One of the trickiest parts of writing landing page copy is demonstrating value without being aggressive. When you're focusing on writing about your solution, this is where you might get stuck. My best advice? Don't focus on the solution at all. Instead, write a majority of the copy with the customer's problem in mind. If you can understand the issues the offer will help solve, you can use those insights to inform your landing page.

Another way to curate this kind of copy is by understanding the psychology of why someone would convert. What is happening in your customer's day to day life that makes them download your offer? Get specific, and focus on emotion over logic. If you can identify what challenge your customer desperately wants to solve, you can get in front of them with compelling copy that guides them towards the action you want them to take.

#4. Trust The Differences

Your landing page needs to build trust with a visitor that very likely, doesn't know you very well. They don't have a lot of knowledge about your brand, your values, or your expertise. A lot of companies understand this, so they use proof points to earn trust, such as:

  • Adding social proof, such as tweets or Facebook comments talking about your brand
  • Inserting quotes from previous customers, discussing a positive experience with you
  • Taking reviews from customers from sites such as Capterra, G2Crowd, and TrustRadius
  • Incorporating insights or stats from or about your offer

But you probably know all of those tactics already, right? Your competitors already have landing pages with those points. As a result, I always recommend avoiding generic stats and leaning towards points that demonstrate how your brand is different. Every customer will have existing assumptions about your industry or brand, and if you can identify what those are, you can provide stats that help your customer overcome any hesitation.

#5. Use Triggers Wisely

You've probably gotten an email that swore your time was running out or a letter in the mail that told you to take immediate action "or else." The first time that happens, you panic and start to respond. Then, you realize it's only someone trying to steal your attention, and you feel foolish. That's how your customer feels when you use emotional triggers to get them to do something they're not ready to do.

When you use emotional triggers in your landing page copy, you need to strike a balance. Emotional triggers can help get customers to convert. If you take it too far, you'll lose credibility with a potential lead. Get started by skipping any language that seems like a trick, and focus on customer pain points.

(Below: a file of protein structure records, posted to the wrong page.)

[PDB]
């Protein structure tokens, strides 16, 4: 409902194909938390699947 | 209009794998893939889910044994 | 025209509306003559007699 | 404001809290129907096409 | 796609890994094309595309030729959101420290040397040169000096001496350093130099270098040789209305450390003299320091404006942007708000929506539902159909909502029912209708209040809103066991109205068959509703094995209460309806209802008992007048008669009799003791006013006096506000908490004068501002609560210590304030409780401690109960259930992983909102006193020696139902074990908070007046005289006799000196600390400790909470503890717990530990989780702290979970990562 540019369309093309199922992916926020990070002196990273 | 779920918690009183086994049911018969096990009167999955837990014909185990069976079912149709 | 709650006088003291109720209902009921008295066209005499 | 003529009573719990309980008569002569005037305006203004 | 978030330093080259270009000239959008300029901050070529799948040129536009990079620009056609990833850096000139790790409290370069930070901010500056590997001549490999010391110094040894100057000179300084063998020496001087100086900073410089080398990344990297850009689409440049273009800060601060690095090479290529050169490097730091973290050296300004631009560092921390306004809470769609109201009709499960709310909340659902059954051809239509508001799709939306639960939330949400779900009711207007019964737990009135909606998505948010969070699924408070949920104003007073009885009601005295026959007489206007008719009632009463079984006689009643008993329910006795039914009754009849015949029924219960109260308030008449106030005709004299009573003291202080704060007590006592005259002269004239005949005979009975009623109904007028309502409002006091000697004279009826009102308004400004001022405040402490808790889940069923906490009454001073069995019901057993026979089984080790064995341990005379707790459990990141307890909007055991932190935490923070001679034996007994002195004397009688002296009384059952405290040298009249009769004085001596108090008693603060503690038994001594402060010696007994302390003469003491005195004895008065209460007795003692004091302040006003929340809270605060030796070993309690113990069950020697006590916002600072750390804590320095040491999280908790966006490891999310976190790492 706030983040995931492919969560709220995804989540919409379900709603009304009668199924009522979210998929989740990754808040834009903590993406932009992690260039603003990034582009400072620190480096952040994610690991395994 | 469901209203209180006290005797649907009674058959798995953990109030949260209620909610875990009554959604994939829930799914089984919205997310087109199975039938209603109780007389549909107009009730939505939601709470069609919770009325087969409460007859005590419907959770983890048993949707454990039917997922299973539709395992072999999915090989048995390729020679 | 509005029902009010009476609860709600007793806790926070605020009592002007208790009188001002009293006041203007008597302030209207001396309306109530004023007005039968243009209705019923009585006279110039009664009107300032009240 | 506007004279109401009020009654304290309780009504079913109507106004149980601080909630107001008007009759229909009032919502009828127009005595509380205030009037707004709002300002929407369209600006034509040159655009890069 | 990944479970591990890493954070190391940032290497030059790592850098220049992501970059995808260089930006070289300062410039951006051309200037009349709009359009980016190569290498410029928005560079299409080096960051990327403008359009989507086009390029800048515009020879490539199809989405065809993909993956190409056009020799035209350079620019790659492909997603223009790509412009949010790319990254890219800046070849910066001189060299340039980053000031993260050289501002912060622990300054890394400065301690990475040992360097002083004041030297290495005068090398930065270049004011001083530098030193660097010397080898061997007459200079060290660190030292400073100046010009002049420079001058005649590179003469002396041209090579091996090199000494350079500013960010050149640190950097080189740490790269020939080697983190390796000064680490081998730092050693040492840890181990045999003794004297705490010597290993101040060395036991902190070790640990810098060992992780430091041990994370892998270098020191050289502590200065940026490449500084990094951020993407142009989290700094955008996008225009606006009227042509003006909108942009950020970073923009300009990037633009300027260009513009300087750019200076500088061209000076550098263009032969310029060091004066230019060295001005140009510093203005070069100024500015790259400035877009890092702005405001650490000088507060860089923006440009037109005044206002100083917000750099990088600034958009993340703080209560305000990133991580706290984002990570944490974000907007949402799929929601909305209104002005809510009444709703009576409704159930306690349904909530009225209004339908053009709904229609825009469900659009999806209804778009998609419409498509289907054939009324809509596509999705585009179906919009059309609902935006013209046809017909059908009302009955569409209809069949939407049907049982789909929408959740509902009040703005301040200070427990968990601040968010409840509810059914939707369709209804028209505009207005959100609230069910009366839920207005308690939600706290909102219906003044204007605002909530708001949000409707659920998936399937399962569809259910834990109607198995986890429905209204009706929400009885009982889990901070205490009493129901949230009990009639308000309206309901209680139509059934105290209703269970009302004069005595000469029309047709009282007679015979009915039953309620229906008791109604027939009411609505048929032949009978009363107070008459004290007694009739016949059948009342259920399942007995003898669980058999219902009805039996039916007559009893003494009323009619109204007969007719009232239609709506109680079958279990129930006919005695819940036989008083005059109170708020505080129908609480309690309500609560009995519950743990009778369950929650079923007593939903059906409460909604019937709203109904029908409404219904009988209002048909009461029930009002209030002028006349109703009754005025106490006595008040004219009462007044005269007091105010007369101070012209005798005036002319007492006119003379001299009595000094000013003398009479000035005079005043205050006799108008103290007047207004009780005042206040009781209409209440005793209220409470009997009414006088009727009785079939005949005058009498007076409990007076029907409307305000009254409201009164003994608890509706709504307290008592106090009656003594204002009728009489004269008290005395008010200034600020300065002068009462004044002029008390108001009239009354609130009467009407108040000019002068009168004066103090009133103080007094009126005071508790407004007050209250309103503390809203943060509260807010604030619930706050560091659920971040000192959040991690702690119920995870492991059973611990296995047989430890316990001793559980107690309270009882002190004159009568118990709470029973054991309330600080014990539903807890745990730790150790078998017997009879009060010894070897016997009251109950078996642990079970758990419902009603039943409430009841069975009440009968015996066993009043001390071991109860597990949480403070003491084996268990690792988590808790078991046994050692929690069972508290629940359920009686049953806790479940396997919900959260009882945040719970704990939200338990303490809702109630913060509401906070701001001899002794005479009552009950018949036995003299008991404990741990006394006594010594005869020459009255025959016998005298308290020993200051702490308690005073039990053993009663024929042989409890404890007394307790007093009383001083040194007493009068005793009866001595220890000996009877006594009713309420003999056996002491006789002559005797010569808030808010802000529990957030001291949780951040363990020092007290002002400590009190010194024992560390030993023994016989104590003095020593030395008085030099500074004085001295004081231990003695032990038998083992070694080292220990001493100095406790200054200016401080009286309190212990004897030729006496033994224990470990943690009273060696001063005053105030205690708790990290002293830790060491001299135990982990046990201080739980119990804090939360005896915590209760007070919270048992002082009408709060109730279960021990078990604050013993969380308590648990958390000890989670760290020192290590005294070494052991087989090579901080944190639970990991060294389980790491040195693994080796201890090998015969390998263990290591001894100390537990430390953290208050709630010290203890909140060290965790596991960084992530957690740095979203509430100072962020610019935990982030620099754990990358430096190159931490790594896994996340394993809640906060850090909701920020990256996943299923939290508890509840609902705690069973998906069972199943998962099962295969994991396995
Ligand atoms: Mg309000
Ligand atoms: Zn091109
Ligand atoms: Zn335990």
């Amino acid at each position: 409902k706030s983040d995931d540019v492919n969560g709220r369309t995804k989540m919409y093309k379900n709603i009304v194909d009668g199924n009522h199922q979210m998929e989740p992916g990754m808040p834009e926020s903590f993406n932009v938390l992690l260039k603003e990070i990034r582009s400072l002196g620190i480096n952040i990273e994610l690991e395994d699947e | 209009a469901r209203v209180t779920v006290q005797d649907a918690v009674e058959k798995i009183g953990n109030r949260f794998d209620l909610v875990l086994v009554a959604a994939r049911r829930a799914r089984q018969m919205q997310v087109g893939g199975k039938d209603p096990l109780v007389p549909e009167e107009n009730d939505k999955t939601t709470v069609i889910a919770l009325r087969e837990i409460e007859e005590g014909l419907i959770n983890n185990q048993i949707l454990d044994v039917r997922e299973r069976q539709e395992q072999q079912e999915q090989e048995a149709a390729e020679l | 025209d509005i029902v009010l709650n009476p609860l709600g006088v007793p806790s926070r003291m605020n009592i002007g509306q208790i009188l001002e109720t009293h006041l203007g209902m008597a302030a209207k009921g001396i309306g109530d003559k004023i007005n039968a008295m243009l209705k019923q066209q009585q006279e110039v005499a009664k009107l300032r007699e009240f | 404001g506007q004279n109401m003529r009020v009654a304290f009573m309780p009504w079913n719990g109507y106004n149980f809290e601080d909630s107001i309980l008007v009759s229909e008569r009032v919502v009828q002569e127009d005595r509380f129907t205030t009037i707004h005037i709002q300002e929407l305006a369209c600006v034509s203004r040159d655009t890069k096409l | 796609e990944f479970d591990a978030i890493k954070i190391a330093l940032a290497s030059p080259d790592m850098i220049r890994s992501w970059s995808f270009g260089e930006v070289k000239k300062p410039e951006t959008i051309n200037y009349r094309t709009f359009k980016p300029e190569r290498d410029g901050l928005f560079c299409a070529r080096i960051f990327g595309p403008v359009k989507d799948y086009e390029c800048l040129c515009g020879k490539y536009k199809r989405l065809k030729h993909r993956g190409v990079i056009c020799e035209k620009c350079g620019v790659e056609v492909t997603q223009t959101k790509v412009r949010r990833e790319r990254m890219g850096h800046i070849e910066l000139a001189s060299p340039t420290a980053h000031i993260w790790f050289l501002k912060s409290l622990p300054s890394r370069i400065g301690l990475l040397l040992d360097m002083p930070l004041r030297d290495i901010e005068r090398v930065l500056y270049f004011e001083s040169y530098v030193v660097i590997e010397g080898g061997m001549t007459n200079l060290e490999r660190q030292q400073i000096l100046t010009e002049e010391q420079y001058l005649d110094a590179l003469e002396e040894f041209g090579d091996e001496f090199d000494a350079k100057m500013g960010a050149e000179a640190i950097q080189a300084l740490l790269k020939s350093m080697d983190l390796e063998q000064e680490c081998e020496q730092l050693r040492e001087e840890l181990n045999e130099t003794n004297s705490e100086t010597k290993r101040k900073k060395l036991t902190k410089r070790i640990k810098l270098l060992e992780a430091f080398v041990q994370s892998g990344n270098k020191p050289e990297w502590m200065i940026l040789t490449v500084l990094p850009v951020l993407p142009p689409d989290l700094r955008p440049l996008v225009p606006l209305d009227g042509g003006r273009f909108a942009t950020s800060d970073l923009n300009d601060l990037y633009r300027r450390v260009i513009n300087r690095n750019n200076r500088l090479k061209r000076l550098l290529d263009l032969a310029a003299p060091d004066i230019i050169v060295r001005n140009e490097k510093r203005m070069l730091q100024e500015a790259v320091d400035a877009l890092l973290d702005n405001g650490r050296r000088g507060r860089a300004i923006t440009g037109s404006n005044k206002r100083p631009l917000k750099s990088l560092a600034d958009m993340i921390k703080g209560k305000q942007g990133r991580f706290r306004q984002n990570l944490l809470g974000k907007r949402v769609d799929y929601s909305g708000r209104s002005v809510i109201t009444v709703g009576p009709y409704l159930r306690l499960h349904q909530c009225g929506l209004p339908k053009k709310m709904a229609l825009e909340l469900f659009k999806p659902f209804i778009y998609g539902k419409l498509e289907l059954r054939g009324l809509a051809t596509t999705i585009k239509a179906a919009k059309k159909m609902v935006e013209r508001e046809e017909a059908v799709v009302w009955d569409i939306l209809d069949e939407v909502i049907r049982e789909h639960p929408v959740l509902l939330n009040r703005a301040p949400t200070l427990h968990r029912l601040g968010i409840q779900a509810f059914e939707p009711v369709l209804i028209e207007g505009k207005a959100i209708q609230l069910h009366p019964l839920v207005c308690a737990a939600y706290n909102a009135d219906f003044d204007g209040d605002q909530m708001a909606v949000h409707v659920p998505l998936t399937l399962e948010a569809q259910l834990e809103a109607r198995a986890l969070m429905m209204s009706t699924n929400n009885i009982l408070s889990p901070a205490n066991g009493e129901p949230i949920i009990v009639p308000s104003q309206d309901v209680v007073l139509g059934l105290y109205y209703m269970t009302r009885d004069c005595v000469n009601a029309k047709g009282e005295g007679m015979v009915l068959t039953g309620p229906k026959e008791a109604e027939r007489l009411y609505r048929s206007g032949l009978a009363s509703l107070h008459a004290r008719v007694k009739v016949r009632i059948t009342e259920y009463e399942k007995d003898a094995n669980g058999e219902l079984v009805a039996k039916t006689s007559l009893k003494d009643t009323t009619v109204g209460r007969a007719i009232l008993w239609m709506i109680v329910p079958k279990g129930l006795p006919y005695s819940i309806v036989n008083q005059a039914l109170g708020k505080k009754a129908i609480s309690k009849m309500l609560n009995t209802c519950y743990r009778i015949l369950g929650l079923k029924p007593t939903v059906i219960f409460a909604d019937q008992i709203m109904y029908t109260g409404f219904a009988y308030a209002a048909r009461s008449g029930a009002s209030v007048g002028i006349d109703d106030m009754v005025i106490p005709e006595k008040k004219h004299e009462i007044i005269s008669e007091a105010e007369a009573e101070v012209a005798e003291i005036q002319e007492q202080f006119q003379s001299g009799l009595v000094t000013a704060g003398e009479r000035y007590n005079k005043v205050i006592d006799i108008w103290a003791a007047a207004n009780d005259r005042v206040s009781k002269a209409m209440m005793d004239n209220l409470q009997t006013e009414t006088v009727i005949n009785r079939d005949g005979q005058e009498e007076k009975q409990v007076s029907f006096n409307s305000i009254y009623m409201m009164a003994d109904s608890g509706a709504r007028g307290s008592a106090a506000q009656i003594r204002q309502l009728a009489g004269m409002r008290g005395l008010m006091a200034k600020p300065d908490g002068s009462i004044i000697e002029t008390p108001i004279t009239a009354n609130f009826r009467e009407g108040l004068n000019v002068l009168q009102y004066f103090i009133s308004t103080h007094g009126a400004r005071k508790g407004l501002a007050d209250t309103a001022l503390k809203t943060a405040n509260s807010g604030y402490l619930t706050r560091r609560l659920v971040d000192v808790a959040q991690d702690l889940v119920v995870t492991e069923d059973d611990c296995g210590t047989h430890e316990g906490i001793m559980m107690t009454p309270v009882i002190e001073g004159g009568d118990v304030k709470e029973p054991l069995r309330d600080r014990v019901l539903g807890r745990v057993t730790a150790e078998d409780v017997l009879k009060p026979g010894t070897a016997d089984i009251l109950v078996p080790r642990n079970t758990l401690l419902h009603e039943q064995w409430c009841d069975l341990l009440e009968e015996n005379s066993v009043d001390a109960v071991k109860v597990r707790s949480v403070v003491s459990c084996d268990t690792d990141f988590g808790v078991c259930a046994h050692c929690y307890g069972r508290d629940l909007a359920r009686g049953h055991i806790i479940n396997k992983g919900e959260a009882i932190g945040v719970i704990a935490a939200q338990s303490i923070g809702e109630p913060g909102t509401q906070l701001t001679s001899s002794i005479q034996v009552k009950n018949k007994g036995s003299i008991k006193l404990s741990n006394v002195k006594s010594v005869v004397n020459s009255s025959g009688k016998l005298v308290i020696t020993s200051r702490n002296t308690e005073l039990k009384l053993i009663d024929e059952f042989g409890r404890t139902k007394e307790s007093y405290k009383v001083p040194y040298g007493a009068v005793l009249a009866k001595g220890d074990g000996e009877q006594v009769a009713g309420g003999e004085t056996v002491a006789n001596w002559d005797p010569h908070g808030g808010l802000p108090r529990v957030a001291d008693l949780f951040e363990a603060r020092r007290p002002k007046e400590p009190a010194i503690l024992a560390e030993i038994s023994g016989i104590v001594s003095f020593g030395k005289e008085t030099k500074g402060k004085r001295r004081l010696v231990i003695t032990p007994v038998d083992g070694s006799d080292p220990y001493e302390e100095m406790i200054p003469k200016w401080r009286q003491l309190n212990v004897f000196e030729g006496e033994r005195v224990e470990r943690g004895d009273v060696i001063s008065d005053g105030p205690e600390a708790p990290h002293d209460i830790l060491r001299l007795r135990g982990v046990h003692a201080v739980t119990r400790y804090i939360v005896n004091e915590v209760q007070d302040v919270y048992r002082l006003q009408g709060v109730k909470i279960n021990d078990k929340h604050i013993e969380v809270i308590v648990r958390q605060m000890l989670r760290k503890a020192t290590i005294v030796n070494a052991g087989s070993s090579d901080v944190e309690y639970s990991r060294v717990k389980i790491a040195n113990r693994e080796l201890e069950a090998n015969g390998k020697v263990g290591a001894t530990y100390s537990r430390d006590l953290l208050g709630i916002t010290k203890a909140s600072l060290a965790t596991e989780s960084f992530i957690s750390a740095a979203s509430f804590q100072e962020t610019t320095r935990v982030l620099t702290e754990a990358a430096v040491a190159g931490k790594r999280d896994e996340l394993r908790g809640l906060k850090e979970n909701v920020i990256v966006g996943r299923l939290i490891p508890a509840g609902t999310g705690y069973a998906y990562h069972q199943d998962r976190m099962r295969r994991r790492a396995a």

You can get more guidance on what your customer pain points are with a customer journey map. In this exercise, you can walk through the start to finish experience of a customer, and see where their frustrations lie, as it pertains to the offer on your landing page.

#6. Keep The CTA Simple

Every landing page has a call-to-action. It's the action you want the user to take on your landing page and can be anything from signing up for a free trial to downloading an ebook. Getting your visitor to click on that button is the goal of your landing page, so you need to be strategic about language.

Do you go generic, and stick with language like "Start Now," or "Click Here"? Or do you try something direct, such as "Download EBook"? The answer depends. There's a lot of ways to write a call-to-action, but it's best to stick with simple, straightforward language that tells the user exactly what to do. Stick to two to seven words, and give the visitor an explicit action that communicates what the next step should be.

Writing Copy For Lead Conversion

When writing your landing page, specificity is gold. If you can get very specific about who you're targeting and what problem you're solving, you can make the entire landing page about your ideal customer. You can show what's at stake if they don't overcome their problem. Otherwise, you're working with a landing page that's too generic and will fade in with every other landing page out there.

If you're fine-tuning landing page copy to increase conversions and get closer to your revenue goals, your entire marketing strategy may need a refresh. To gain more precise insight into the key performance indicators that you need to hit to achieve your revenue goals, check out our Goal Setting Guide. The Goal Setting Guide will help you assess where you are now, and where you could be in a few short years.